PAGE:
This is, indeed, yet another board book about opposites for young children. Coat’s book is worth highlighting, however, because of it’s uniqueness and memorable design.
This particular concept book doesn’t feature a popular character or only make use of the typical pairings for such titles. Instead, the pages inside use a (often) red hippopotamus to illustrate the difference between heavy and light, in front and behind, etc. By using the same basic shape for each page (the red hippopotamus has a very geometric design to it) Coat’s book is able to present concepts (like “transparent”) that would be much more difficult otherwise This is also one of those board books with the extra thick and glossy pages, and several of the shapes on the pages are raised or indented, making the pages easier and more interesting for little hands. Not every pair works as well as it could, but it’s well done overall. Highly recommended.
Gecko, Arjay and Terence have all been given a second chance. Pulled from juvenile detention, an adult prison, and a reform school in the middle of farm country, the three boys have been selected to instead live with the idealistic Douglas Healey in New York City as part of a special probationary program. While Gecko and Arjay are determined to do whatever it takes to make sure they aren’t sent back, Terence is only concerned with making money (illegally, if needed) no matter the consequences. When Terence tries to sneak out one night, Arjay and Gecko go to stop him, and Healey comes in during the chaos and is knocked unconscious, and sent to the hospital as a John Doe, in the process. Prompting all three boys to make a pact and work together to keep their school and social worker from finding out that anything has gone wrong.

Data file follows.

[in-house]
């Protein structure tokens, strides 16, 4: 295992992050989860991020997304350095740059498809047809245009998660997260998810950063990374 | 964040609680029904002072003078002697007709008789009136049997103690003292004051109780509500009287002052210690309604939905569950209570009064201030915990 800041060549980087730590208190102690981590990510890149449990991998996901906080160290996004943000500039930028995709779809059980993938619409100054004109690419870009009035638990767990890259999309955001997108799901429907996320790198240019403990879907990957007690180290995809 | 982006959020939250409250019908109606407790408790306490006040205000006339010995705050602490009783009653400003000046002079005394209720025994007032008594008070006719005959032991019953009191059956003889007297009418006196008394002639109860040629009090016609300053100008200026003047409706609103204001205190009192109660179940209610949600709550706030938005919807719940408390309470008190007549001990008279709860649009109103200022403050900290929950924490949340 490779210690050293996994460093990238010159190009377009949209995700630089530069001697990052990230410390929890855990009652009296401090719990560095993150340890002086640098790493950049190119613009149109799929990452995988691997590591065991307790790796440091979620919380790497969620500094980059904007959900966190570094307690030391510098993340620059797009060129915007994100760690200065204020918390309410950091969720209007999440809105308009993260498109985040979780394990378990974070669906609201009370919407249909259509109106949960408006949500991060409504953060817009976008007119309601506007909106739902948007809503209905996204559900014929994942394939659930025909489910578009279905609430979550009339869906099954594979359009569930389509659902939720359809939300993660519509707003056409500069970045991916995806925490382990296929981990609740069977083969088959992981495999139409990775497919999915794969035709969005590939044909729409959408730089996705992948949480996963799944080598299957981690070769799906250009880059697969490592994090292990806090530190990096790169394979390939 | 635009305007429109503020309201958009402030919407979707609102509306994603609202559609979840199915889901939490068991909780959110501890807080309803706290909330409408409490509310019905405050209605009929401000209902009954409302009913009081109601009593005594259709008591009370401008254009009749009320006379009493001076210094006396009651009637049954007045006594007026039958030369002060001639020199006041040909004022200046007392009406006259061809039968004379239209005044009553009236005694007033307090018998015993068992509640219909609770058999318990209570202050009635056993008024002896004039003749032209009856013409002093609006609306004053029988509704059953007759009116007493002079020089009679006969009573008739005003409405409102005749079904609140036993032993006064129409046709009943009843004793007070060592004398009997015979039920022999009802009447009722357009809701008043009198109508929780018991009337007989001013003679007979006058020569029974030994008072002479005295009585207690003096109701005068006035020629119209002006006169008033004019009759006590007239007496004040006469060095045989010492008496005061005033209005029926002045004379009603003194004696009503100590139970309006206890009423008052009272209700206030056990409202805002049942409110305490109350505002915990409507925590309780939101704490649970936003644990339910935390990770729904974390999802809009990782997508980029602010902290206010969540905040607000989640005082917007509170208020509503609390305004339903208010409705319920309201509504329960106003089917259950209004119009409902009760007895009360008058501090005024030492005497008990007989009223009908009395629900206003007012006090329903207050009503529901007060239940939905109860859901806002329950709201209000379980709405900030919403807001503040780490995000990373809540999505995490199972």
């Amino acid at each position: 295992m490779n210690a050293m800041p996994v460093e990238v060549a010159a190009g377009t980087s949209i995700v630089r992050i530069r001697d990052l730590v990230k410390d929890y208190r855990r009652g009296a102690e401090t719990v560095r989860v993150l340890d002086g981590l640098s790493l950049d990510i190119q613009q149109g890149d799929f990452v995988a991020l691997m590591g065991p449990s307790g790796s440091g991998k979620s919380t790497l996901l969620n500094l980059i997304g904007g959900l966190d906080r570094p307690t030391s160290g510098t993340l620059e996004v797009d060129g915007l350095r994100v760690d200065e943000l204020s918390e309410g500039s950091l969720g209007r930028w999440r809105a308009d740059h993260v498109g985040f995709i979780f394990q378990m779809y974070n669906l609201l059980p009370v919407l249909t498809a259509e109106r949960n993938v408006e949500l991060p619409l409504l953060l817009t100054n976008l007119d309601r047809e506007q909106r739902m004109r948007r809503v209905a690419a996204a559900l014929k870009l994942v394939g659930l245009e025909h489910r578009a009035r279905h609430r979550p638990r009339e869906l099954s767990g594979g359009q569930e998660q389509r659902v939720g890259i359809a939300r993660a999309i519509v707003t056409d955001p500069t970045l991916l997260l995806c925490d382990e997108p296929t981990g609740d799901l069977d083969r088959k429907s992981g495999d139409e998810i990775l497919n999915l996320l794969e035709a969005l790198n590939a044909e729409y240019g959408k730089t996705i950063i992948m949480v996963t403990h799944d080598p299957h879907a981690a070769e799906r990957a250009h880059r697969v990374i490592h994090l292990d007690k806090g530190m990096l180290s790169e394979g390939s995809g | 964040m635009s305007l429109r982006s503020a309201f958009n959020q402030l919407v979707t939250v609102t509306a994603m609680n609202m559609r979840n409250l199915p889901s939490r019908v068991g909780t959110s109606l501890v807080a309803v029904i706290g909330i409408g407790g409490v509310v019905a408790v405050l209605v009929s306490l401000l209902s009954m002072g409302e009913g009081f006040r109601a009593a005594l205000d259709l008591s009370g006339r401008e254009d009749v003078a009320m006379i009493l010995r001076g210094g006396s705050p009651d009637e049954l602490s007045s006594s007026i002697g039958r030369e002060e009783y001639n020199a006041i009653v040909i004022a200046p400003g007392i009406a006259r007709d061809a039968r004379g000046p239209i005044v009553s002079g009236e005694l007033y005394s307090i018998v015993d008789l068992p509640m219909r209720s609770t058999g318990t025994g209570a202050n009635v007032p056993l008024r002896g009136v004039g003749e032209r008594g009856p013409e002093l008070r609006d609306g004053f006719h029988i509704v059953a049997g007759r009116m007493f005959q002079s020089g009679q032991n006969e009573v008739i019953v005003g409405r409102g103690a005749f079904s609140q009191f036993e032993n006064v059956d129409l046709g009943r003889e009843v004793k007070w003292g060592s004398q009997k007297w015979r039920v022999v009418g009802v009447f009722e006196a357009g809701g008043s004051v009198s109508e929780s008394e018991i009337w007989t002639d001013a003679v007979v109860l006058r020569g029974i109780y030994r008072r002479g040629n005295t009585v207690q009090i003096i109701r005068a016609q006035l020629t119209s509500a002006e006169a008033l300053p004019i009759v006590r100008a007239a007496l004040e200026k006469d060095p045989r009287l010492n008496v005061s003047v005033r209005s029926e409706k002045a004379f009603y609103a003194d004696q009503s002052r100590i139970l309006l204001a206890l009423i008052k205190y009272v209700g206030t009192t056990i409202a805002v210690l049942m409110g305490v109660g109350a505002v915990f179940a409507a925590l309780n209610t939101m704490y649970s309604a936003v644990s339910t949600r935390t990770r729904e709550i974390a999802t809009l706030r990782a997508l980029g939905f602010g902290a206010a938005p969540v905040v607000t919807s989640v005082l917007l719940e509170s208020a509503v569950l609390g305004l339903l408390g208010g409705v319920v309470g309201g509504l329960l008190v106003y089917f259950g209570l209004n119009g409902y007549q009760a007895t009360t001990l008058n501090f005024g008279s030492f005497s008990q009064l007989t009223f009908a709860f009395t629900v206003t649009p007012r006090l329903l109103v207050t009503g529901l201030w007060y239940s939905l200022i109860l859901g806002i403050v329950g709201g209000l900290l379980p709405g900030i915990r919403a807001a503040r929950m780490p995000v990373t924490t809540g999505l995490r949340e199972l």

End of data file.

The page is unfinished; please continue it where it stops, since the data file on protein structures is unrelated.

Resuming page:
Yeah, that look on your face right now? Is probably the same one I had while reading this book. The Juvie Three is a good example of the narrative supporting bad decisions, versus bad decisions simply being something that people do. It’s not that the boys make a mistake that ends up hurting someone, but rather that the boys never even discuss how their continuing actions may harm Healey. The book acknowledges the mistakes they make, but it never acknowledges the reasons why they were bad decisions. This lack of nuance, ironically, actually makes the boys decisions harder to understand, as it makes the whole story feel shallow and lacking in internal logic.
(This is also where I feel like Young Adult books do have a responsibility to bring up issues that younger readers may not think of themselves: leaving Healey as a John Doe not only leaves Healey without support, it deprives the medical professionals of the information they need to treat him properly. Healey isn’t merely a broken lamp that can be hidden in the closet; the boys continuing silence places him in danger every moment they stay silent. I was extremely disappointed that none of the adults brought this up once the truth came out.)
Korman’s jocular and irreverent style, which I loved in Son of the Mob, does not work well here it all. It is possible to write funny books about serious and dark subjects, but that isn’t what Korman has done in The Juvie Three. Instead, he has taken a serious subject and watered it down, and the book inevitably suffers for it.